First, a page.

“It would be something where that coach would have to have a face-to-face conversation and tell (Rodgers), ‘I want to work with you,’” a longtime assistant coach in the league said. “I don’t work for you, but I do want to work with you and make sure we get this thing done.”
Said another league source: “Maybe Rodgers can play five years and maybe his (knee) injury screwed him up this year, I don’t know. Or maybe he’s got diminished skills. All I’m saying is, you’re banking on the quarterback having three to four really good years. If he doesn’t, you’re (in trouble).”
For the last quarter century, the Packers have been a destination for coaches and scouts for two other reasons: their football culture free of ownership interference, and a willingness to spend money on facilities that stack up with anyone in the league.
The culture was largely a result of a front-office structure in which their general manager had full authority on all football decisions. The Packers’ GM from 1992 through 2017 was boss of everything football, coach and salary-cap manager included.
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President/CEO Mark Murphy changed that last January and now heads football operations. Like this season, the next coach will report to him, as will Gutekunst and vice-president/football operations Russ Ball.
That, too, can cut both ways.
“I like the fact that there’s one guy (in football) you answer to,” said a league source who prefers the fully empowered GM.
Every front-office structure has its weaknesses, and Murphy was right Monday when he said relationships are more important than structure. I also don’t doubt Murphy and Gutekunst when they say they get along great. But relationships can change over time, especially when you add two more parties (Ball and the coach) to the mix.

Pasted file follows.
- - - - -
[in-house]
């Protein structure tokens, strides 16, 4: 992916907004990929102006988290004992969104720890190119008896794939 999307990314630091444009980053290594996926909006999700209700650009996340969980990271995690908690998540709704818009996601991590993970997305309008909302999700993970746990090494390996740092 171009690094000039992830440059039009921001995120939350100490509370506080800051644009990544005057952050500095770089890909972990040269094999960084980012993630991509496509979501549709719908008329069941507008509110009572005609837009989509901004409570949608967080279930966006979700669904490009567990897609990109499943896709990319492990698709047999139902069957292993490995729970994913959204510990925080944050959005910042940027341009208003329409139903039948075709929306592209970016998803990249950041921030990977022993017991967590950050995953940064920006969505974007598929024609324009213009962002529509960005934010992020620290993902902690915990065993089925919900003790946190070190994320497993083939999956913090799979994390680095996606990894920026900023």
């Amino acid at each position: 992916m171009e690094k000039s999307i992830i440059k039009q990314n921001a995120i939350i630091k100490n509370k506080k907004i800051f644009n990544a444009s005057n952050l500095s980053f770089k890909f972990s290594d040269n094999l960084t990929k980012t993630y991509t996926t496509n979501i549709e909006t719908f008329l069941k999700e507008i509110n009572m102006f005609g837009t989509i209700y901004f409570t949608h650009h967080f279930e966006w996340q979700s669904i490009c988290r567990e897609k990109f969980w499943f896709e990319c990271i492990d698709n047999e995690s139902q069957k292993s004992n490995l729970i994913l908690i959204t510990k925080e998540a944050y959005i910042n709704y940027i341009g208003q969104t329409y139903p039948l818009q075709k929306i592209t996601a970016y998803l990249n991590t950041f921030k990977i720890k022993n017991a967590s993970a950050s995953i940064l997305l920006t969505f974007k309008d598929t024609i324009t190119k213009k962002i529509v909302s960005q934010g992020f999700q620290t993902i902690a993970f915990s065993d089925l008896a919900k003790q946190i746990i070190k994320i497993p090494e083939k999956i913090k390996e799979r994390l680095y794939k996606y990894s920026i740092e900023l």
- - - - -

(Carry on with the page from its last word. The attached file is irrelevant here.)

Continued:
Murphy also is right that some candidates might prefer to report to him rather than the GM. But my guess is the previous structure was a better draw, even if Murphy isn’t a wild card like Haslem and many other owners in the league.
“(The new structure) opens the door for a lot of back stabbing,” a longtime scout in the league said.
Said another scout: “Whatever Murphy is, (in Green Bay) at least you don’t have to report to a crazy billionaire.”
As for facilities, the Packers can compete with anyone to attract coaches and players: The Don Hutson Center, the smaller CRIC training field, and state-of-the-art facilities for weight training, medical treatment and dining.
If you look at some of the other jobs that also might come open, you’d only prefer the New York Jets if you think Sam Darnold is going to be a top quarterback. Baltimore has a good culture but questions at quarterback. Denver has a good culture but not a quarterback. And Tampa Bay and Buffalo don’t have a quarterback or culture.
So yes, coaching the Packers remains a coveted job in the NFL. But it’s behind the Browns this year.